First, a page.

N. Armitage was then called in to testify, and while his testimony is still sealed, it is assumed that either President Bush’s political adviser Karl Rove or Cheney’s Chief of Staff Lewis “Scooter” Libby told him about Plame. When asked if he knew at the time that Ms. Plame’s identity was actively being kept a secret by the CIA, he said No (this is important, for to convict someone under the “Intelligence Identities Act”, they must be aware the person they exposed was covert, which he didn’t. So Armitage had committed no crime.)

O. The next obvious step was to contact Rove and Libby to ask them who told them Plame’s identity and why. This is where Libby first lied to the Grand Jury and deliberately tried to misdirect them so as not to implicate his boss, Vice President Cheney. Libby would be called four more times after other witnesses contradicted his testimony and his lying and obstructionism became clear. Charges were eventually filed against Libby as the investigation could proceed no further because of his refusal to cooperate.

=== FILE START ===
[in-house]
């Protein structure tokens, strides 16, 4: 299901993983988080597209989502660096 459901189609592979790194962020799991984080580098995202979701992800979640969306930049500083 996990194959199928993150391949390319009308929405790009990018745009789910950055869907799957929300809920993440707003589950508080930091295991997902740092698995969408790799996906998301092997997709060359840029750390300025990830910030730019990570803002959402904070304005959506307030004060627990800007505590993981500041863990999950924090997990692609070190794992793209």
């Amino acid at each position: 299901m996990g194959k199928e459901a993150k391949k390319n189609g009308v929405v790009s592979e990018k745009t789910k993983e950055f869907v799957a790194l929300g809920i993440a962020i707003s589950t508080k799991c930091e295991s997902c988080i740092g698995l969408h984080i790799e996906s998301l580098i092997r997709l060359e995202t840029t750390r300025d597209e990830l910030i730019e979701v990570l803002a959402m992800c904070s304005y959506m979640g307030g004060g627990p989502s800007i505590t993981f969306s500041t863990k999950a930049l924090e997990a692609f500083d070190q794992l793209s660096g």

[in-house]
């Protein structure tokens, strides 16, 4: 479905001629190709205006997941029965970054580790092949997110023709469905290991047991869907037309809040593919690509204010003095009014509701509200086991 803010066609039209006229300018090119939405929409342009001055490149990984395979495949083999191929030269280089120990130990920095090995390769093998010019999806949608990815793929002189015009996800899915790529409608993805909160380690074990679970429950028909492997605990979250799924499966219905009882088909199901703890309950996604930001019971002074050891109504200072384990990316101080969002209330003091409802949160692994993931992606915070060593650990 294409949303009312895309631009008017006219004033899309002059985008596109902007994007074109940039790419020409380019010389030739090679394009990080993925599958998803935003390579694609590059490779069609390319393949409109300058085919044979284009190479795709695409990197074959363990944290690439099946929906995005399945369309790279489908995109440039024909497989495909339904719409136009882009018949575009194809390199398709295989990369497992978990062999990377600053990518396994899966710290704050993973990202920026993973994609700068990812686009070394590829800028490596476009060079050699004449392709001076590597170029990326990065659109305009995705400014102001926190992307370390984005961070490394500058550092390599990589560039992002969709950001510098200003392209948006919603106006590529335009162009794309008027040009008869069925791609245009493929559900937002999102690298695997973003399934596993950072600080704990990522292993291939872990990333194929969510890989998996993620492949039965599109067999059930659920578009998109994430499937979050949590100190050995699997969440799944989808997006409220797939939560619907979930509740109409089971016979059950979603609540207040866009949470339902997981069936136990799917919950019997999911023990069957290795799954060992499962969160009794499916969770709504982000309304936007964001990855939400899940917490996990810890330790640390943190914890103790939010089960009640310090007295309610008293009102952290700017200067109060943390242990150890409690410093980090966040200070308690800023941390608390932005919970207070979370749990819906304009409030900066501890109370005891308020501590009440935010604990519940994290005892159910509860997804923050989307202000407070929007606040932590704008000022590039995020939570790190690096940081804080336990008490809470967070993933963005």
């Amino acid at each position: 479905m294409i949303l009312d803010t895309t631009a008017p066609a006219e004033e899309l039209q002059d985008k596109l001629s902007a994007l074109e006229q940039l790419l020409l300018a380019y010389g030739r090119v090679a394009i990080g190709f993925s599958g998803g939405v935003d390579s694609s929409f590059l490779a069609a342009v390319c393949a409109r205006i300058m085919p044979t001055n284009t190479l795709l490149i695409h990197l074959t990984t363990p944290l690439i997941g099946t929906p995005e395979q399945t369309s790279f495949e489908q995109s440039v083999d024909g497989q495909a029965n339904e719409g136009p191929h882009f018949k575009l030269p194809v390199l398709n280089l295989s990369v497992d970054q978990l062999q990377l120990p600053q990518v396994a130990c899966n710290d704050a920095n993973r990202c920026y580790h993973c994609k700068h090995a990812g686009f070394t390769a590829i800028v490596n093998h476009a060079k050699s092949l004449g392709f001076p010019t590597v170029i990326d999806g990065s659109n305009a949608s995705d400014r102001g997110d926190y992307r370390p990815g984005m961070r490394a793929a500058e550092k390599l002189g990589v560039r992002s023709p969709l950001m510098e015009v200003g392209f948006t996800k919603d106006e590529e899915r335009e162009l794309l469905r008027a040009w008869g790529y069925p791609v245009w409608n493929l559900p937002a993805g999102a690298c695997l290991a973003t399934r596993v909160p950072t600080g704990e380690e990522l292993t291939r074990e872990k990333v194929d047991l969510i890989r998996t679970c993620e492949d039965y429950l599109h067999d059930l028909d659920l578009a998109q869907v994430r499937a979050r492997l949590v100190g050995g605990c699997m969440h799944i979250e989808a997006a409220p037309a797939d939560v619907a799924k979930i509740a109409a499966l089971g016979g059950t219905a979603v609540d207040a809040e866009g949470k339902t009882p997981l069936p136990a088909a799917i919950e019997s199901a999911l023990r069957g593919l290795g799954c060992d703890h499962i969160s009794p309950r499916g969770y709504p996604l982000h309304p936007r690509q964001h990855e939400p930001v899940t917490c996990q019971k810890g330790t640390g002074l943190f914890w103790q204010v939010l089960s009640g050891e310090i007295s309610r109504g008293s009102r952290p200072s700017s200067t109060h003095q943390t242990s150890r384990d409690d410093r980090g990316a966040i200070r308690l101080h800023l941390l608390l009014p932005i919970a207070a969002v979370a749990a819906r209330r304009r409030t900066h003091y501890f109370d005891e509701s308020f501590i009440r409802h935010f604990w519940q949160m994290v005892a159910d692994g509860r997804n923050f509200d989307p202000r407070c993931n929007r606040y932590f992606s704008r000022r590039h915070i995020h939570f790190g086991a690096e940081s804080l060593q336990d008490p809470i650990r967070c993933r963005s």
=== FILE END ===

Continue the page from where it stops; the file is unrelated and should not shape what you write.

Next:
—————

As described in my last column (below), some key Republican Talking Points dismissing the Plame/Wilson matter are put to bed:

TP1. Libby was not the first person to leak Valerie Plame’s identity to the press. It was Richard Armitage.
As I’ve clearly pointed out, the fact that Libby was not the first to leak Plame’s identity to the press is irrelevant. He was charged with obstruction of justice for refusing to reveal who told him about Plame, who instructed him to reveal that information to Armitage, and why.

TP2. Fitzgerald already knew this when he called Libby to testify.
It was BECAUSE he knew this that he even called Libby to testify, for the express purpose of finding out why he told Armitage and to reveal who it was that told him.

TP3. Fitzgerald unnecessarily forced Libby to testify under oath over something he already knew the answer to. Had he of never been forced to testify, said crime would never of occurred.